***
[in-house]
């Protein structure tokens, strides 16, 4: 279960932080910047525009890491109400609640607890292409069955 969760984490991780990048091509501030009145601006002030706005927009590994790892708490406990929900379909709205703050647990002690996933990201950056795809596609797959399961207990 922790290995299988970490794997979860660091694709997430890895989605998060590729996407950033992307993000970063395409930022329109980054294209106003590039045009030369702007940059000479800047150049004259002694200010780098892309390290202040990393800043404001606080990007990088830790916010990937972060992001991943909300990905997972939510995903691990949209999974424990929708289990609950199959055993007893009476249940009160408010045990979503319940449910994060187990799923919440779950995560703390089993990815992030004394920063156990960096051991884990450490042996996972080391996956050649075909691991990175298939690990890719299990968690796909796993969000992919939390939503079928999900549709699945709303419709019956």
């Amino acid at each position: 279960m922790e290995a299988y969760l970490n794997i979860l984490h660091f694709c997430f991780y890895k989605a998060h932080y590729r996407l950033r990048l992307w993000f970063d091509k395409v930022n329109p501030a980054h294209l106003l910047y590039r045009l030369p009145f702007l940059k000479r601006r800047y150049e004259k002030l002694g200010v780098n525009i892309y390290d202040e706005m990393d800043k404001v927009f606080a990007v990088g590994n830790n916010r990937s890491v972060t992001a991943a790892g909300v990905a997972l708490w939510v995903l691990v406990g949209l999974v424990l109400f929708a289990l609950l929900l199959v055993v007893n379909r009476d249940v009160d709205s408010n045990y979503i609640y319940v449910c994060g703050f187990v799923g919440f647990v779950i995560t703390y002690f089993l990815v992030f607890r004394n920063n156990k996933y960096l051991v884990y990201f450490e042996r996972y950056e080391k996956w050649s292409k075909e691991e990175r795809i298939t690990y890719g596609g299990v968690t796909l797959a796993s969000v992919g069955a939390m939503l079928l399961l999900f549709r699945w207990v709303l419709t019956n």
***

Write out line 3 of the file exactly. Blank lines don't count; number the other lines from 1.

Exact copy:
């Amino acid at each position: 279960m922790e290995a299988y969760l970490n794997i979860l984490h660091f694709c997430f991780y890895k989605a998060h932080y590729r996407l950033r990048l992307w993000f970063d091509k395409v930022n329109p501030a980054h294209l106003l910047y590039r045009l030369p009145f702007l940059k000479r601006r800047y150049e004259k002030l002694g200010v780098n525009i892309y390290d202040e706005m990393d800043k404001v927009f606080a990007v990088g590994n830790n916010r990937s890491v972060t992001a991943a790892g909300v990905a997972l708490w939510v995903l691990v406990g949209l999974v424990l109400f929708a289990l609950l929900l199959v055993v007893n379909r009476d249940v009160d709205s408010n045990y979503i609640y319940v449910c994060g703050f187990v799923g919440f647990v779950i995560t703390y002690f089993l990815v992030f607890r004394n920063n156990k996933y960096l051991v884990y990201f450490e042996r996972y950056e080391k996956w050649s292409k075909e691991e990175r795809i298939t690990y890719g596609g299990v968690t796909l797959a796993s969000v992919g069955a939390m939503l079928l399961l999900f549709r699945w207990v709303l419709t019956n």